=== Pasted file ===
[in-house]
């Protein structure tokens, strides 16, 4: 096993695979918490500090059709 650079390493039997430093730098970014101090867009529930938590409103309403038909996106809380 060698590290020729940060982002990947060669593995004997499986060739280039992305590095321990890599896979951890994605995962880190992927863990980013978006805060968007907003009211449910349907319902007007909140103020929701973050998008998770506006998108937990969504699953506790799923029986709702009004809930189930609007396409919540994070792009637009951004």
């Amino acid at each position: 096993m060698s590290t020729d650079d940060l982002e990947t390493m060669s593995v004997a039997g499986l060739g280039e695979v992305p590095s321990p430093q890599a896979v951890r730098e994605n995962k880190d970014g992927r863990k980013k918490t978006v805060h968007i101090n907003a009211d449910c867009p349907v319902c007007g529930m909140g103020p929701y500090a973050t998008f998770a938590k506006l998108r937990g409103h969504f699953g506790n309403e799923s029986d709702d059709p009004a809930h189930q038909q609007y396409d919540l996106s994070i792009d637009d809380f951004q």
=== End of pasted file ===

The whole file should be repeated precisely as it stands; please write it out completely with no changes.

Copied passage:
[in-house]
């Protein structure tokens, strides 16, 4: 096993695979918490500090059709 650079390493039997430093730098970014101090867009529930938590409103309403038909996106809380 060698590290020729940060982002990947060669593995004997499986060739280039992305590095321990890599896979951890994605995962880190992927863990980013978006805060968007907003009211449910349907319902007007909140103020929701973050998008998770506006998108937990969504699953506790799923029986709702009004809930189930609007396409919540994070792009637009951004």
């Amino acid at each position: 096993m060698s590290t020729d650079d940060l982002e990947t390493m060669s593995v004997a039997g499986l060739g280039e695979v992305p590095s321990p430093q890599a896979v951890r730098e994605n995962k880190d970014g992927r863990k980013k918490t978006v805060h968007i101090n907003a009211d449910c867009p349907v319902c007007g529930m909140g103020p929701y500090a973050t998008f998770a938590k506006l998108r937990g409103h969504f699953g506790n309403e799923s029986d709702d059709p009004a809930h189930q038909q609007y396409d919540l996106s994070i792009d637009d809380f951004q």